.that there is one whose love is so strong so personal, that he mourns the
loss of one of His own. And that doesn’t change. There is no power of
evil or hatred or destruction that can change that heart of God, who mourns
the loss of his children. There is no power of evil or hatred or
destruction that can change the heart of God’s people if they hold fast
together to that vision.

We feel, don’t we, that something has been lost among us. Certainly, the
lives of over 5,000 people, the shattering of those families, but also a
sense of our security, our hopefulness. But brothers and sisters, the
Christ who himself suffered death only to defeat it and rise again rose to
seek out that which is lost and return them guides and leads us. Part of
who we are may be misplaced in this time, but God’s promise is always
restoration . . . wholeness and peace. We share that pure vision, that
promise, that hope and it is how we will bear this community, this nation in
this crisis. That is the vision we share as believers and there is no evil
or hatred or destruction that can change the heart of God’s people if we
cling to that vision.

Over against the soundtrack of heartbreak and tragedy we hear today the
sound of the voice of the shepherd, calling, reassuring and comforting,
which says I will find you, seek you out and never leave you. We hear the
sound of voice of the shepherd calling to us even as we drift toward
darkness. The Shepherd is seeking your heart today and mine to bring us
back to the center of love, to begin to heal us as individuals, as a
community as a nation. God intends that for us. God seeks us for that
purpose. Nothing has changed in the heart of God. Hear his words today,
share that vision. God is after us and will heal the people.

That is what God is doing. So what do we do? Don’t we feel a sense of
helplessness? Aren’t we nagged with the need to do something? Of course
we are. That is evident in the outpouring of support for the workers, the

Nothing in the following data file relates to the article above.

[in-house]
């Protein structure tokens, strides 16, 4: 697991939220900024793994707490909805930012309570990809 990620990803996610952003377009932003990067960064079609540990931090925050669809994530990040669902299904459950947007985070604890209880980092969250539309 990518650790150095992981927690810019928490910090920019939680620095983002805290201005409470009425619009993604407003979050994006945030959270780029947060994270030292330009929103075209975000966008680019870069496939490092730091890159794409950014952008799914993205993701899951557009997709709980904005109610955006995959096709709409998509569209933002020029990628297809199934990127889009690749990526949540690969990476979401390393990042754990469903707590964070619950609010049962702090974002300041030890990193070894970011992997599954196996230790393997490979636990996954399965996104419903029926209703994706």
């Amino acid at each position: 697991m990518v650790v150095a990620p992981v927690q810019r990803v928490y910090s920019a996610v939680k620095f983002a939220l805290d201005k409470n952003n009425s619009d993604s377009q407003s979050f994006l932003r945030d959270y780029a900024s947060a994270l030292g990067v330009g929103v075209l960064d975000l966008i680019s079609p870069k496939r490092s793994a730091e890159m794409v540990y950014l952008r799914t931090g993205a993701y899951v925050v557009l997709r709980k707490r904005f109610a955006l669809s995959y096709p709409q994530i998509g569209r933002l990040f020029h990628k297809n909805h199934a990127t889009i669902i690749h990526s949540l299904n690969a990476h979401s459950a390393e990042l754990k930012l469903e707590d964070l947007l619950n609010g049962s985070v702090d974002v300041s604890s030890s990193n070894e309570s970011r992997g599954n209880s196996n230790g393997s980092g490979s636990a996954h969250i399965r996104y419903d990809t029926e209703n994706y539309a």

victims, for their families. So much generous giving of money and food and
time and blood and prayers. Already we see the distinct and indelible
outline of hope emerging from the smoke and dust. Already we see the
consequences of hope; sharing and unity, generosity and resolve. People
are seeking the solace of their churches and faith communities, praying for
understanding. Calling on God for comfort and strength. Lifting up their
prayers of intercession and compassion.

Already the seeds of hope are germinating out of the rubble of this terrible
tragedy. And much of that hope is needed. That is what we can do. That
is what we should do. Live from our core, and seek justice without hatred,
love even more, hope more strongly. Care more deeply. And the seeds of
that love will be carried out with our acts and our prayers.

It begins in this place as we comfort one another, express our fear, offer
our consolation, share our hopes. It begins and is sustained in our fervent
prayers for the dead and dying, for their families and for those called to
struggle on the ragged front of this crisis. It begins and is sustained in
your family as you take this opportunity to love your spouse and children,
your mother and your father, your family, more openly. Hope is generated
and sustained in your relationships at work and among your friends when you
let the radical notion of God’s love direct you. Hope is sustained when we
are more forgiving, more faithful, more diligent in prayer, more obedient to
God’s call to love and share. That is what we can do, and it is so much.

The prophet Isaiah proclaims that those who walk in the way of God will find
that “your gloom will be like the noonday, you will be like a watered
garden, like a spring of water whose waters never fail. Your ancient ruins
shall be rebuilt; you shall raise up the foundations of many generations .
. . you shall be called the repairer of the breach, the restorer of streets
to live in.”

That is the power of hope, that is the power of the constancy of faith.
That is the promise of God. This is the hope that the shepherd calls us
to, and is the path restoration and renewal . . . the rebuilding and
sustaining of that which is good. That is what we can do.

Last Sunday when we gathered here for worship we did so in a different time.
This week, so much has changed, but we will not, we cannot, let this
change our notion of God’s purpose and presence and constancy. For there
is no evil, no hatred, no evil that destruction that can change the heart of
God, or the hearts of God’s people if they cling to his vision of love.

May God grant us the wisdom courage and strength to hold fast to that vision
as we begin again another week in Jesus’ name. Amen

Copyright (c) 2001 by Pastor Robert J. Rasmus